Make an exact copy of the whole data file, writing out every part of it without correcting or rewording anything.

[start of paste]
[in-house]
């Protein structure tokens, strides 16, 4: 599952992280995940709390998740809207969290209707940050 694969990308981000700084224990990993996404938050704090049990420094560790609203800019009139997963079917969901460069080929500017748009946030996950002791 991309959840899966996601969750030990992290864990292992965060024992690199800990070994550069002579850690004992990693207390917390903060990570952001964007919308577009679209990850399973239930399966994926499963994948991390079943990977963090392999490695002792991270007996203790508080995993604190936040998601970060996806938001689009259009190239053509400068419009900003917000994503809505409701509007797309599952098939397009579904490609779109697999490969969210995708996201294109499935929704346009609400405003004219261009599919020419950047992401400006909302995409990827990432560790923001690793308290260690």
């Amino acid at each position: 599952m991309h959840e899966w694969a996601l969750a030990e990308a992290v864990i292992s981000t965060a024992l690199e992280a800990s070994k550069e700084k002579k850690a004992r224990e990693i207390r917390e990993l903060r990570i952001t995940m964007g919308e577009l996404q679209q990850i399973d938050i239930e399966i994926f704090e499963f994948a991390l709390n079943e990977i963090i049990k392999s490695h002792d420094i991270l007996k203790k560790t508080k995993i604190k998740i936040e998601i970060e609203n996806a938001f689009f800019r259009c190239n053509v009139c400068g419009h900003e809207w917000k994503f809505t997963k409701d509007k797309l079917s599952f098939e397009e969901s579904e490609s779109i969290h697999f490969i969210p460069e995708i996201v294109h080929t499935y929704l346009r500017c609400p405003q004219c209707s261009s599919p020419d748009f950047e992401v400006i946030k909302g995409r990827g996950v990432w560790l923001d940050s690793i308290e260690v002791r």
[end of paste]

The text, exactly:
[in-house]
């Protein structure tokens, strides 16, 4: 599952992280995940709390998740809207969290209707940050 694969990308981000700084224990990993996404938050704090049990420094560790609203800019009139997963079917969901460069080929500017748009946030996950002791 991309959840899966996601969750030990992290864990292992965060024992690199800990070994550069002579850690004992990693207390917390903060990570952001964007919308577009679209990850399973239930399966994926499963994948991390079943990977963090392999490695002792991270007996203790508080995993604190936040998601970060996806938001689009259009190239053509400068419009900003917000994503809505409701509007797309599952098939397009579904490609779109697999490969969210995708996201294109499935929704346009609400405003004219261009599919020419950047992401400006909302995409990827990432560790923001690793308290260690």
């Amino acid at each position: 599952m991309h959840e899966w694969a996601l969750a030990e990308a992290v864990i292992s981000t965060a024992l690199e992280a800990s070994k550069e700084k002579k850690a004992r224990e990693i207390r917390e990993l903060r990570i952001t995940m964007g919308e577009l996404q679209q990850i399973d938050i239930e399966i994926f704090e499963f994948a991390l709390n079943e990977i963090i049990k392999s490695h002792d420094i991270l007996k203790k560790t508080k995993i604190k998740i936040e998601i970060e609203n996806a938001f689009f800019r259009c190239n053509v009139c400068g419009h900003e809207w917000k994503f809505t997963k409701d509007k797309l079917s599952f098939e397009e969901s579904e490609s779109i969290h697999f490969i969210p460069e995708i996201v294109h080929t499935y929704l346009r500017c609400p405003q004219c209707s261009s599919p020419d748009f950047e992401v400006i946030k909302g995409r990827g996950v990432w560790l923001d940050s690793i308290e260690v002791r």